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5 things to know today: Northern flooding, Fufeng plant, Gun trigger, Think tank, Growler bill

A select rundown of stories found on InForum.

High water
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1. Extreme Northern Minnesota sees worst flooding in 72 years

It’s not so much that Sandy Point Lodge and Resort is situated on this big, beautiful lake these days. It’s more like in the lake.

The 25,000-acre lake that has been the lifeblood of this resort community for a century or more, the reason people come here to visit and fish and to live, is once again playing the villain.

“You could get mad or angry ... but that’s not going to help. So you just wake up every day, take a deep breath, and go back to work to keep the water out,’’ said Jennifer Gelo, who has owned the lodge with her husband, Gordon, for two decades.

Floodwaters along the entire Rainy River watershed continue to rise, from Lake Vermilion on the south to Lake of the Woods to the north, blowing past the modern-day flood high-water mark set in 2014 in some areas and now approaching the record flood level of 1950.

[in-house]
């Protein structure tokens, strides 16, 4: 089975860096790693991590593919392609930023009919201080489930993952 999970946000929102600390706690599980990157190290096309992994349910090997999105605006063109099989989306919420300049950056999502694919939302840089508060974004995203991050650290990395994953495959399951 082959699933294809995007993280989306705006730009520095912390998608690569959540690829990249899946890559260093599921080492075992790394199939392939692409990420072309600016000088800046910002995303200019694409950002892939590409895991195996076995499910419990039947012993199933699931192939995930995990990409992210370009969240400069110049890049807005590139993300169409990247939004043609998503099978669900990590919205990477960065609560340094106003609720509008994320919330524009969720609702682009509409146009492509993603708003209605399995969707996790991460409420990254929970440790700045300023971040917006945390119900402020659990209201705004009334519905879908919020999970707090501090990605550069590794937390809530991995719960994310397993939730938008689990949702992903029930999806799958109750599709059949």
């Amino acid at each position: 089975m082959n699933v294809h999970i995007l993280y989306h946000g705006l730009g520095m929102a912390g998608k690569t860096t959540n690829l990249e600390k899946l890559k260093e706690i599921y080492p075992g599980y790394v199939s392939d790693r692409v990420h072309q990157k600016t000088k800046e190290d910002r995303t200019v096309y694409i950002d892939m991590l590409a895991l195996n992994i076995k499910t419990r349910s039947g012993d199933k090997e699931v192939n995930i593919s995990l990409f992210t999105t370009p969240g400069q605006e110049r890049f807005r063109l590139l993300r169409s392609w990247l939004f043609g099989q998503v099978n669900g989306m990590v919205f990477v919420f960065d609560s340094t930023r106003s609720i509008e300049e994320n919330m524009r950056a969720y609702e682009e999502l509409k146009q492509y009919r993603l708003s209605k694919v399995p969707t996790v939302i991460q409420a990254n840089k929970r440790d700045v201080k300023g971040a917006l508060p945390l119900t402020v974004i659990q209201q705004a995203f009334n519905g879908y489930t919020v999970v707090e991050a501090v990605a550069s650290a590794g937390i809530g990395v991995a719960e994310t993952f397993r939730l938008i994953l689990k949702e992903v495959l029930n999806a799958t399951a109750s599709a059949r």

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The problem is especially bad this week on Crane, Namakan and Kabetogama lakes where homes and businesses are fighting a constant battle to keep water out.

Read more from Forum News Service's John Myers

2. Grand Forks’ deal to stave off annexation fight for proposed Fufeng plant appears shaky

Grand Forks City Hall
Grand Forks City Hall

An attorney on Thursday suggested his clients along Highway 81 might protest their annexation into the city — a move that’s being considered to bring both the future site of a proposed corn mill and some of its neighbors within Grand Forks’ borders.

If they do file a protest, those businesses would add their names to a list of opponents of annexation due to the city by May 27. If more than 25% of the properties by land area protest the move, it could force the annexation into mediation.

“While my clients would rather enter into the annexation agreement, they cannot allow the protest deadline to pass without having a signed annexation agreement in hand,” attorney John Warcup said in a Thursday email to City Administrator Todd Feland. “If you have questions or concerns regarding the enclosed agreement, please let me know as soon as possible.”

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He provided city leaders an agreement document that he asked them to sign. It includes a promise that they will not protest the annexation — a point that’s been in negotiation documents for weeks, contingent on a successful deal with the city.